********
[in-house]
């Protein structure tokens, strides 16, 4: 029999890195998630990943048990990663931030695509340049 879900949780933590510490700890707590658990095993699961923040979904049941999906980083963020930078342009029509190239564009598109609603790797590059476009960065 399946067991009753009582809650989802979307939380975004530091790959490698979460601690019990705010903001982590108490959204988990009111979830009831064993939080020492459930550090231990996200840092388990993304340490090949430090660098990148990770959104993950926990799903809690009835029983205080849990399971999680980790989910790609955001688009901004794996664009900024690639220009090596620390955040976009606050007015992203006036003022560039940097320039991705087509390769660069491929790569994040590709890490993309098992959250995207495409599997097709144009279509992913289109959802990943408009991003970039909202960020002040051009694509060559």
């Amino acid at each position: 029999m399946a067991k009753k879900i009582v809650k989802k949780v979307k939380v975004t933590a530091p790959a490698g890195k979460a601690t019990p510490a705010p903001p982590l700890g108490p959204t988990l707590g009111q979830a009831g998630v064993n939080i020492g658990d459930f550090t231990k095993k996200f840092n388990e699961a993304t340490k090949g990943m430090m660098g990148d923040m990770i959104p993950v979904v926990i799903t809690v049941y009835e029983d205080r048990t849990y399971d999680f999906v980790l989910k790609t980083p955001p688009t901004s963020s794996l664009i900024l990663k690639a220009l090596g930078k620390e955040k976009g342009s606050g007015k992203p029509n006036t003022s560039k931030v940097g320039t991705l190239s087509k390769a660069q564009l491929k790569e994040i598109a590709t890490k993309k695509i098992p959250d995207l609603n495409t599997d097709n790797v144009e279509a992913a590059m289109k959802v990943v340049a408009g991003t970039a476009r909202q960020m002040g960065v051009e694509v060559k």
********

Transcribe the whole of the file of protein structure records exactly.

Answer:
[in-house]
């Protein structure tokens, strides 16, 4: 029999890195998630990943048990990663931030695509340049 879900949780933590510490700890707590658990095993699961923040979904049941999906980083963020930078342009029509190239564009598109609603790797590059476009960065 399946067991009753009582809650989802979307939380975004530091790959490698979460601690019990705010903001982590108490959204988990009111979830009831064993939080020492459930550090231990996200840092388990993304340490090949430090660098990148990770959104993950926990799903809690009835029983205080849990399971999680980790989910790609955001688009901004794996664009900024690639220009090596620390955040976009606050007015992203006036003022560039940097320039991705087509390769660069491929790569994040590709890490993309098992959250995207495409599997097709144009279509992913289109959802990943408009991003970039909202960020002040051009694509060559």
């Amino acid at each position: 029999m399946a067991k009753k879900i009582v809650k989802k949780v979307k939380v975004t933590a530091p790959a490698g890195k979460a601690t019990p510490a705010p903001p982590l700890g108490p959204t988990l707590g009111q979830a009831g998630v064993n939080i020492g658990d459930f550090t231990k095993k996200f840092n388990e699961a993304t340490k090949g990943m430090m660098g990148d923040m990770i959104p993950v979904v926990i799903t809690v049941y009835e029983d205080r048990t849990y399971d999680f999906v980790l989910k790609t980083p955001p688009t901004s963020s794996l664009i900024l990663k690639a220009l090596g930078k620390e955040k976009g342009s606050g007015k992203p029509n006036t003022s560039k931030v940097g320039t991705l190239s087509k390769a660069q564009l491929k790569e994040i598109a590709t890490k993309k695509i098992p959250d995207l609603n495409t599997d097709n790797v144009e279509a992913a590059m289109k959802v990943v340049a408009g991003t970039a476009r909202q960020m002040g960065v051009e694509v060559k």